SHEIKHAN, Iraq—A force of 700 guerrillas and 10 U.S. Special Forces soldiers overran the trading town of Sheikhan and drove Iraqi Army brigade 606 from its headquarters near Mosul, Iraq's third-largest city.
The attack 18 miles north of the city took place as Kurdish guerrillas fighting under U.S. command in the north tightened their grip on Mosul. Advancing Kurdish units also are within 12 miles of the city to the east and within 20 miles to the south.
A guerrilla commander, sitting cross-legged in the grass with some of his men, all weary after a long day of fighting, traced a circle in the middle of his open palm to show where the Iraq troops had been.
"Then we just made a fist," he said, closing his hand, "and we squished them like a tomato."
In Mankubah, east of Mosul, American bombers struck Iraqi positions for a fourth-straight day, but Kurdish guerrillas and Special Forces soldiers still could not capture the now-deserted town. Saddam Fedayeen paramilitaries and Republican Guard tank units continued to dig in and counter-attack.
The guerrilla fighters in Sheikhan—known in Iraqi Kurdistan as peshmerga, or "those who face death"—were still counting the Iraqi dead late Sunday afternoon, but their commander said they had captured 230 prisoners, including several senior members of Saddam Hussein's Baath Party and two army colonels.
The rest of the Iraqi regime's forces withdrew across a wide plain of wheat and barley to the town of Shef-Shireen, at the foothills of the Sumrid Mountains. The peshmerga said the Iraqis have a number of tanks and heavy artillery pieces there.
"But we have plenty of rocket-propelled grenades," the peshmerga commander said brightly. "We can treat tanks very, very badly."
In seven hours of fighting, he said, the peshmerga lost only one man.
"I'm impressed and amazed," a tired U.S. Special Forces soldier said after the battle. "They took this whole thing, this whole place, and sustained only one KIA (killed in action). That's incredible."
Sheikhan and its military post were first hammered by U.S. bombers around dawn, followed by the ground attack. The sky was heavily overcast, so the planes were less effective on this day than they might have been.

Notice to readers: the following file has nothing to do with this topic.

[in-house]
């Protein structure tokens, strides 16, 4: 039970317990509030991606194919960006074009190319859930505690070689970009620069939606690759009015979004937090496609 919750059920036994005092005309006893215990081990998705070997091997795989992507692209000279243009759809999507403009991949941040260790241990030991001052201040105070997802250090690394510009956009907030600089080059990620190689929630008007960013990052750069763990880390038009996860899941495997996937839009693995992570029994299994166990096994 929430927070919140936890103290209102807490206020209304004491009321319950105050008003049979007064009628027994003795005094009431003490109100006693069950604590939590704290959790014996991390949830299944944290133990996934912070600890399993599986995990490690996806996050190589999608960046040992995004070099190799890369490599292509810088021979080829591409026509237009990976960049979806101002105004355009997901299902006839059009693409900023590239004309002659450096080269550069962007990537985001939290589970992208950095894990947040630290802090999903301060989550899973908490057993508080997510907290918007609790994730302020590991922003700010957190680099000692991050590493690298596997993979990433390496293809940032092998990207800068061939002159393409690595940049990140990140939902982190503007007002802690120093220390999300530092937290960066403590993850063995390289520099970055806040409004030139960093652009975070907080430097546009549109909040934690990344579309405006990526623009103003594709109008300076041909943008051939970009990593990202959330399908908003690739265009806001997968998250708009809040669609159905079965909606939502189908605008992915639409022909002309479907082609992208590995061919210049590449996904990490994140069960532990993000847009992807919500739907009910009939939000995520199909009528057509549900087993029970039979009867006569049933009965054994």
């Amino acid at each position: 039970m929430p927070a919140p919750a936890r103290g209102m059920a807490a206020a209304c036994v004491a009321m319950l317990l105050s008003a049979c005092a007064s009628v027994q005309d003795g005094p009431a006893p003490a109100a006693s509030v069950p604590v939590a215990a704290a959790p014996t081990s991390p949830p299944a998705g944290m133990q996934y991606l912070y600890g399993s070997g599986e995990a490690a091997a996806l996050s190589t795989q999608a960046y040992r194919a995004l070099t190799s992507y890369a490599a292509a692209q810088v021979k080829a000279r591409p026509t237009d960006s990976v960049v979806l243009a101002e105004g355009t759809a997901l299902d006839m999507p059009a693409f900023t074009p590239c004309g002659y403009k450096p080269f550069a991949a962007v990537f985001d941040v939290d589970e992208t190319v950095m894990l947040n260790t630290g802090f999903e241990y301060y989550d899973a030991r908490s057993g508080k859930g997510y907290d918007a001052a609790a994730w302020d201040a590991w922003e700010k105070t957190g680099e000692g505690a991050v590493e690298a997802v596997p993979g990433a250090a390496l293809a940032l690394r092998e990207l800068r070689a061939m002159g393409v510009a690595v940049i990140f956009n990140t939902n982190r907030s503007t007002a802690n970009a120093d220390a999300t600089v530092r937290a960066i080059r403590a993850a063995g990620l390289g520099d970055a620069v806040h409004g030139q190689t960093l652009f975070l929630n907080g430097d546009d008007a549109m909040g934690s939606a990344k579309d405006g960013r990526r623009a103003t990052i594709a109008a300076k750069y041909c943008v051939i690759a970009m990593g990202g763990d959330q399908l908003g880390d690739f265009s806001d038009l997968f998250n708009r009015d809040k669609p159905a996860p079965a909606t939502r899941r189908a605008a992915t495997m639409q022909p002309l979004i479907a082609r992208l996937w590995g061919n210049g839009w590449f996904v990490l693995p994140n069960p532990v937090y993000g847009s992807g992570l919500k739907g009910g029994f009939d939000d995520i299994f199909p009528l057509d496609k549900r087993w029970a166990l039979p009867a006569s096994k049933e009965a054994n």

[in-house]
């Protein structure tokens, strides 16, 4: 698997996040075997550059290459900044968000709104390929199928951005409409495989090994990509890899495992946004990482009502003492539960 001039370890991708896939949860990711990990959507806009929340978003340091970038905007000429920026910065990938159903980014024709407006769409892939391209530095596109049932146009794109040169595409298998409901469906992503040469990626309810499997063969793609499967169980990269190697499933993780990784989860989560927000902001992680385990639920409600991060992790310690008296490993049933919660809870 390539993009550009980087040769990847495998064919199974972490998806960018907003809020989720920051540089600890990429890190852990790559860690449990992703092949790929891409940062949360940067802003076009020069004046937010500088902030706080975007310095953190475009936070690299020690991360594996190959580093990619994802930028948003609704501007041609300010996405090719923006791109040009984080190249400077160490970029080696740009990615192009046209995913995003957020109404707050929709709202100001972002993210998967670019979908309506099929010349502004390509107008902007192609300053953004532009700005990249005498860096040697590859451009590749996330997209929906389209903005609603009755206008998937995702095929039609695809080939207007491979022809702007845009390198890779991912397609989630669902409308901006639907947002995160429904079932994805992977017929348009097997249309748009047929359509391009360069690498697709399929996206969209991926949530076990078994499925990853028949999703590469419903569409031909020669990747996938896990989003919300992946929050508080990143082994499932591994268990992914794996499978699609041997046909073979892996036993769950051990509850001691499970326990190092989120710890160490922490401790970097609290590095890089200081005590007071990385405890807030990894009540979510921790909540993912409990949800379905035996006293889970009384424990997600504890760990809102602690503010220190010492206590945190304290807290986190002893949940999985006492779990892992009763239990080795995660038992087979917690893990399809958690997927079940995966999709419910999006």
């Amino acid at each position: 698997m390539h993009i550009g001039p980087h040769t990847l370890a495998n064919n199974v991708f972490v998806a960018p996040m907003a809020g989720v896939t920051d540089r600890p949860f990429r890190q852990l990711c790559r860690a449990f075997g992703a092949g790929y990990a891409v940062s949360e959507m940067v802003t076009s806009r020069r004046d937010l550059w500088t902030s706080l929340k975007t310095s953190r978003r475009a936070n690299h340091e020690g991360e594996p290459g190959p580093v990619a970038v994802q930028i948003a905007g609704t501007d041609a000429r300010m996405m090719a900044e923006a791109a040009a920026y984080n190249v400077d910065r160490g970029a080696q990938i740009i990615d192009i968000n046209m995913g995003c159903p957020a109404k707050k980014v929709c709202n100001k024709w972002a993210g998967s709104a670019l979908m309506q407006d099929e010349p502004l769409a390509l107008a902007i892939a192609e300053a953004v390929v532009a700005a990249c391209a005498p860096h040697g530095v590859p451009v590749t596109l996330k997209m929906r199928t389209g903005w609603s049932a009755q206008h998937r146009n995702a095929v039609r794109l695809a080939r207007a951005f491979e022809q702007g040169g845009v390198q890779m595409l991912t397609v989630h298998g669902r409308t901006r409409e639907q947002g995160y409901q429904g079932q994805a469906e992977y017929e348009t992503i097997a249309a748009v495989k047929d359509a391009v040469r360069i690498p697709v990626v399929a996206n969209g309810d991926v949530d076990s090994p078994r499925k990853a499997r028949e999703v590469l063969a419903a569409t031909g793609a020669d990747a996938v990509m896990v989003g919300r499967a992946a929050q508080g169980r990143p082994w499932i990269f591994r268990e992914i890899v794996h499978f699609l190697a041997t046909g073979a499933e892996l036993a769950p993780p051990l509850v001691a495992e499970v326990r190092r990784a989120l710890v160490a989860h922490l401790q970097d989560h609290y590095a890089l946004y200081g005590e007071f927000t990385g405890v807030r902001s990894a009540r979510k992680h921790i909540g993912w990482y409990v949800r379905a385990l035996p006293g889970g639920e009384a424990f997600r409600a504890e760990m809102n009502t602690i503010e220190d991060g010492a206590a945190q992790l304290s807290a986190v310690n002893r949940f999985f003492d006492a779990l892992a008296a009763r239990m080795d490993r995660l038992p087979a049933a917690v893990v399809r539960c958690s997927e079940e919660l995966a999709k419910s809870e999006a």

"The air piece didn't do much for the peshmerga, although I'm sure it boosted them psychologically," said the U.S. soldier, who did not want his name used. "Their ground assault is what made this happen."
The bombing shattered nearly every window in the town of 12,000, and inflicted serious damage on the high school, public library, police station and Baath Party headquarters. One bomb, which left a crater 20 feet deep, destroyed eight homes in a residential housing block near the town square.
The bomb killed one man, but residents said he had been firing at the planes with a Kalashnikov rifle.
"We don't blame the Americans for this, not at all," said Jihad Abdulmanaf, a kerosene dealer who lost his home and three Volkswagens in the bombing. A dozen of his assembled neighbors murmured in agreement. "The Americans have finally driven those damned Baathists out of our town. We are happy they have come. They are most welcome."
"This is nothing to us," said a neighbor, sweeping his hand across the rubble of the neighborhood. "Fighting and bombing is nothing new to us. For us, this is as normal as having a salad."
The American troopers said they hadn't expected the Iraqis to fight so fiercely.
"I thought they'd go, `Here's my gun. Have a nice day,'" said one of the soldiers. "Not quite. I'd say the opposition they put up was pretty stiff."
The victorious peshmerga ransacked the Iraqis' large military compound—the sign at the entrance to the camp read, "They enemy will not scare us"—and they turned up large supplies of gas masks but no evidence of chemical weapons.
In one barracks, they found a poster describing the secret emergency calls to be used in case of a gas attack. The radio code for a chemical attack was 9-9-9, and 5-5-5 for a biological attack.
The repeated words "Qamer! Qamer! Qamer!" were the password for the all clear, which in English mean "Moon, moon, moon."
(c) 2003, Knight Ridder/Tribune Information Services.
PHOTOS (from KRT Photo Service, 202-383-6099): BATTLENORTH